FOR IMMEDIATE RELEASE
March 13, 2006
Double Vision: Presentation Peers into Depths
"The brain loves to be convinced," says College of the Canyons math professor George Rhys of his experiments in viewing the third dimension from 2D photos via stereoscopy. "Just how depth perception is accomplished by the brain is something worth pondering."
Rhys explores the science of stereoscopy - a technique invented in 1838 to view three dimensions from photographs - with equipment of his own creation and presents examples of his work along with a discussion of the brain's inner workings during his scholarly presentation entitled Double Vision: Depth Perception and the Brain, taking place in the Performing Arts Center on April 4 at 4 p.m.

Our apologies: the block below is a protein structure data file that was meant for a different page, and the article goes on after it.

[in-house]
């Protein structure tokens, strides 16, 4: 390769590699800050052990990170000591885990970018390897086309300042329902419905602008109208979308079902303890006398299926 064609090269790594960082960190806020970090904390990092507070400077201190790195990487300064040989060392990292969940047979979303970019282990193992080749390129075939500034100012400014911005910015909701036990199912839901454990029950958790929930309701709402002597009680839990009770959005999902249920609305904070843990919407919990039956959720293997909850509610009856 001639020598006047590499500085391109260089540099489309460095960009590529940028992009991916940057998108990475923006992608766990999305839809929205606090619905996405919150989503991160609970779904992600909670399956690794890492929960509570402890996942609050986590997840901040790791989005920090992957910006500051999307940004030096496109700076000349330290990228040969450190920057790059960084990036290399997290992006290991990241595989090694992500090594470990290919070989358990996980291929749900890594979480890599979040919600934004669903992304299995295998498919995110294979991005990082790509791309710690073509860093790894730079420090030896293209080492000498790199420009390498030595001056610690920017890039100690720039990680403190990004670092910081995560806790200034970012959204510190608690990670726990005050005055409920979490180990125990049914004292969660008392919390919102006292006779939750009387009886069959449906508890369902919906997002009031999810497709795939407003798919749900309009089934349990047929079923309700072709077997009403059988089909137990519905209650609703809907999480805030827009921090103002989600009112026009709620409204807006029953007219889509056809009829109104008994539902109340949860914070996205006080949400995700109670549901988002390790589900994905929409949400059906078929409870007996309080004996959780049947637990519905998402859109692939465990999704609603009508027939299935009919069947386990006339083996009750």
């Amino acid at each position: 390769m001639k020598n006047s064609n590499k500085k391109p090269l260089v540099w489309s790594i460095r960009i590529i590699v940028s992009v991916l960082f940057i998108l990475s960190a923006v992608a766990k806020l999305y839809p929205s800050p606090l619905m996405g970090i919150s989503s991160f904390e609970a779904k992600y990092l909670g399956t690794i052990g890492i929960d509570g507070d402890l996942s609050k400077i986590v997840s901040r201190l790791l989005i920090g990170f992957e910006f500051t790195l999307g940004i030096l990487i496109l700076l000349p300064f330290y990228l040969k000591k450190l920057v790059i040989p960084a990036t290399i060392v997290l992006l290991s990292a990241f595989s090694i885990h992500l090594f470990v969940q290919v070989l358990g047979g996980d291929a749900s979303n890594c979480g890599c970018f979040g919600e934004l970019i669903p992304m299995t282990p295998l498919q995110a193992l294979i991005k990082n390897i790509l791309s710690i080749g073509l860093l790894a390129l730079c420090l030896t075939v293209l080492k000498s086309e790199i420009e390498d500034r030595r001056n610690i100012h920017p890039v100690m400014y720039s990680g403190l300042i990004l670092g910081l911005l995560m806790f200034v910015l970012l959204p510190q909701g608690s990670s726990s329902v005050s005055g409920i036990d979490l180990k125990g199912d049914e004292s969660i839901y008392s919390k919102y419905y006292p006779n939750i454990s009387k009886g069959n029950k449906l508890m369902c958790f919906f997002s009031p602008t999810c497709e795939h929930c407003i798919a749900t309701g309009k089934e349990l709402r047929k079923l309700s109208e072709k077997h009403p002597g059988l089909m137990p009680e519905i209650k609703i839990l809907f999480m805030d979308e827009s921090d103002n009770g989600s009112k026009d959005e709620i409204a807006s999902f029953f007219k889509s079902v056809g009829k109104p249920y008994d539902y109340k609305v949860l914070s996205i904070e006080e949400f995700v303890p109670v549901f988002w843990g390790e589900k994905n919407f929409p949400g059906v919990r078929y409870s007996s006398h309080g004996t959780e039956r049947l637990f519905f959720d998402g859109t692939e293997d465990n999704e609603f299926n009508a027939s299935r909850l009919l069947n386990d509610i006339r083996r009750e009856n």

Rhys began dabbling in the field of stereoscopy more than a decade ago, creating the ability to add depth to landscapes and developing portraits of his children that spring to life.
"The technique of stereoscopy is as old as photography itself, but has many modern uses," said Rhys, "from the ViewMaster to NASA's photographs of Mars."
His hobby turned into a fascination with the subject, and led to researching the theories behind depth perception and the way the brain processes depth.
"My best guess is that the depth effect is based on the brain's inability to make a single image out of binocular input," said Rhys.
Attendees will be able to view many of Rhys' photographs and will learn how to create their own stereoscopic device.
"Its surprisingly simple," said Rhys.
The event is free of charge and open to the public, but attendees are asked to rsvp in advance to the College of the Canyons Foundation at: (661) 362-3493.